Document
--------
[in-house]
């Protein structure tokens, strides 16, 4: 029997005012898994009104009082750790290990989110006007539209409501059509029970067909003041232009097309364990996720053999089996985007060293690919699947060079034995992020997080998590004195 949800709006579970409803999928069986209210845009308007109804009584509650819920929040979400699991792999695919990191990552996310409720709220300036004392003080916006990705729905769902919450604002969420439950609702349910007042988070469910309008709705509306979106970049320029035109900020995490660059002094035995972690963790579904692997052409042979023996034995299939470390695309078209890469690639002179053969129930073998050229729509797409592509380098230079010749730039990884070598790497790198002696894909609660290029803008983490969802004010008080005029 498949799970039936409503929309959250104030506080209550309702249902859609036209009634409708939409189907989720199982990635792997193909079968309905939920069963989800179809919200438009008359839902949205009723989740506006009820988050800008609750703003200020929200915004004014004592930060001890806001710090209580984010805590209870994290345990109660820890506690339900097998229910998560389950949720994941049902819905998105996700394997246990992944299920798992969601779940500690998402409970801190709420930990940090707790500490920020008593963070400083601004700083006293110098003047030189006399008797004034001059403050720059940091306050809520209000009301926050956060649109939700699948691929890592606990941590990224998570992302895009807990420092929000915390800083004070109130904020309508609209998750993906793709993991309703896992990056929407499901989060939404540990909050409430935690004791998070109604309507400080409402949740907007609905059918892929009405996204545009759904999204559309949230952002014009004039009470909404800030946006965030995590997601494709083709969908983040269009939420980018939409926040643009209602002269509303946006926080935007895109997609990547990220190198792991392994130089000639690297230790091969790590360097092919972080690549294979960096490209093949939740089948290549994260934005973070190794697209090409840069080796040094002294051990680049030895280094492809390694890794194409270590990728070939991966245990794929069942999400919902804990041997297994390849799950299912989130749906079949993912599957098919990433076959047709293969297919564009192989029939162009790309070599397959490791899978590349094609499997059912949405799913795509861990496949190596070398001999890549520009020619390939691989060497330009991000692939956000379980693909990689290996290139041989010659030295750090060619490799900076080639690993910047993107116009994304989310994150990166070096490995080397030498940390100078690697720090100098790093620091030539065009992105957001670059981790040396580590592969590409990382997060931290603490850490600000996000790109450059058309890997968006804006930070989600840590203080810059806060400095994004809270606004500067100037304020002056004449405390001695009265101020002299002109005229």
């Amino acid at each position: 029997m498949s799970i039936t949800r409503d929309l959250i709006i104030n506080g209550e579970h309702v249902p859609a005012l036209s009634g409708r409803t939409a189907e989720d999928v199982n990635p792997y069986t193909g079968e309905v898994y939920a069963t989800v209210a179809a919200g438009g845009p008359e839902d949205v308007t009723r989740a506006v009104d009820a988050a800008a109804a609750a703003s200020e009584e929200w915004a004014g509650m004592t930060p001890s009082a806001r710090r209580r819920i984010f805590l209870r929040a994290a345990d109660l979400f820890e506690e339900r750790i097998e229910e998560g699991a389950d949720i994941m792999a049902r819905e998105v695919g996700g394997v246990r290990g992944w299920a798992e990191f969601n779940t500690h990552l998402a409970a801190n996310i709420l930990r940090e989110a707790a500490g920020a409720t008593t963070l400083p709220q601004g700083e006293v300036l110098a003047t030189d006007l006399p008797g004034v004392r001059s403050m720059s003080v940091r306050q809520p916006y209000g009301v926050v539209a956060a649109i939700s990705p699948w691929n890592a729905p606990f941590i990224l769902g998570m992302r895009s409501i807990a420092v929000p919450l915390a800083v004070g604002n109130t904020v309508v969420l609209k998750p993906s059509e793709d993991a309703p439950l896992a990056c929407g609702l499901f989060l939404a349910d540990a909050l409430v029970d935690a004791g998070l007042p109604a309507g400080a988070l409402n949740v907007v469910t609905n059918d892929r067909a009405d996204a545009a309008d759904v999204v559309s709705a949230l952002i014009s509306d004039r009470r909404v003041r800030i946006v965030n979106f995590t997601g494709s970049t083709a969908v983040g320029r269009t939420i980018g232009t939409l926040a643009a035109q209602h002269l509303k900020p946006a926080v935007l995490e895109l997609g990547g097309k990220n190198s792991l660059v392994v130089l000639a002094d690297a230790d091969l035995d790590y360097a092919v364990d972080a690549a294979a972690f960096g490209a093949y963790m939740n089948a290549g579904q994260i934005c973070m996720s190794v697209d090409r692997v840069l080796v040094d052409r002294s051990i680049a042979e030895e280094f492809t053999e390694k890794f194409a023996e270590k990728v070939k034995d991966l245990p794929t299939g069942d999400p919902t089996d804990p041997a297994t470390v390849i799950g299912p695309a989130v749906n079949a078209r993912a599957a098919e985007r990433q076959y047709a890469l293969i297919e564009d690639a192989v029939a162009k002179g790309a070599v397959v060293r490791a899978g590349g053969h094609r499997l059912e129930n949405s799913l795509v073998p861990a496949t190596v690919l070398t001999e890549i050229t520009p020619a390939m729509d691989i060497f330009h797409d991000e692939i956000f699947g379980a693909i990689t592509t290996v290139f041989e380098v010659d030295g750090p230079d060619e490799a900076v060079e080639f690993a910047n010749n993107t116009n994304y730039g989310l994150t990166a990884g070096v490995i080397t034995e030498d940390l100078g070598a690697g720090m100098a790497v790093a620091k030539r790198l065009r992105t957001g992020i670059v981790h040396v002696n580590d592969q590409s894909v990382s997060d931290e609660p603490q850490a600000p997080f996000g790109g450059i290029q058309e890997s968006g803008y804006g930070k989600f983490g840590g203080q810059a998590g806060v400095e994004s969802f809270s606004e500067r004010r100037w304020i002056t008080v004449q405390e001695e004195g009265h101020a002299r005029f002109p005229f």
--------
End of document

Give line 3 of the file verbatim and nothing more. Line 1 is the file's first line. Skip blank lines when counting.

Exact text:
């Amino acid at each position: 029997m498949s799970i039936t949800r409503d929309l959250i709006i104030n506080g209550e579970h309702v249902p859609a005012l036209s009634g409708r409803t939409a189907e989720d999928v199982n990635p792997y069986t193909g079968e309905v898994y939920a069963t989800v209210a179809a919200g438009g845009p008359e839902d949205v308007t009723r989740a506006v009104d009820a988050a800008a109804a609750a703003s200020e009584e929200w915004a004014g509650m004592t930060p001890s009082a806001r710090r209580r819920i984010f805590l209870r929040a994290a345990d109660l979400f820890e506690e339900r750790i097998e229910e998560g699991a389950d949720i994941m792999a049902r819905e998105v695919g996700g394997v246990r290990g992944w299920a798992e990191f969601n779940t500690h990552l998402a409970a801190n996310i709420l930990r940090e989110a707790a500490g920020a409720t008593t963070l400083p709220q601004g700083e006293v300036l110098a003047t030189d006007l006399p008797g004034v004392r001059s403050m720059s003080v940091r306050q809520p916006y209000g009301v926050v539209a956060a649109i939700s990705p699948w691929n890592a729905p606990f941590i990224l769902g998570m992302r895009s409501i807990a420092v929000p919450l915390a800083v004070g604002n109130t904020v309508v969420l609209k998750p993906s059509e793709d993991a309703p439950l896992a990056c929407g609702l499901f989060l939404a349910d540990a909050l409430v029970d935690a004791g998070l007042p109604a309507g400080a988070l409402n949740v907007v469910t609905n059918d892929r067909a009405d996204a545009a309008d759904v999204v559309s709705a949230l952002i014009s509306d004039r009470r909404v003041r800030i946006v965030n979106f995590t997601g494709s970049t083709a969908v983040g320029r269009t939420i980018g232009t939409l926040a643009a035109q209602h002269l509303k900020p946006a926080v935007l995490e895109l997609g990547g097309k990220n190198s792991l660059v392994v130089l000639a002094d690297a230790d091969l035995d790590y360097a092919v364990d972080a690549a294979a972690f960096g490209a093949y963790m939740n089948a290549g579904q994260i934005c973070m996720s190794v697209d090409r692997v840069l080796v040094d052409r002294s051990i680049a042979e030895e280094f492809t053999e390694k890794f194409a023996e270590k990728v070939k034995d991966l245990p794929t299939g069942d999400p919902t089996d804990p041997a297994t470390v390849i799950g299912p695309a989130v749906n079949a078209r993912a599957a098919e985007r990433q076959y047709a890469l293969i297919e564009d690639a192989v029939a162009k002179g790309a070599v397959v060293r490791a899978g590349g053969h094609r499997l059912e129930n949405s799913l795509v073998p861990a496949t190596v690919l070398t001999e890549i050229t520009p020619a390939m729509d691989i060497f330009h797409d991000e692939i956000f699947g379980a693909i990689t592509t290996v290139f041989e380098v010659d030295g750090p230079d060619e490799a900076v060079e080639f690993a910047n010749n993107t116009n994304y730039g989310l994150t990166a990884g070096v490995i080397t034995e030498d940390l100078g070598a690697g720090m100098a790497v790093a620091k030539r790198l065009r992105t957001g992020i670059v981790h040396v002696n580590d592969q590409s894909v990382s997060d931290e609660p603490q850490a600000p997080f996000g790109g450059i290029q058309e890997s968006g803008y804006g930070k989600f983490g840590g203080q810059a998590g806060v400095e994004s969802f809270s606004e500067r004010r100037w304020i002056t008080v004449q405390e001695e004195g009265h101020a002299r005029f002109p005229f």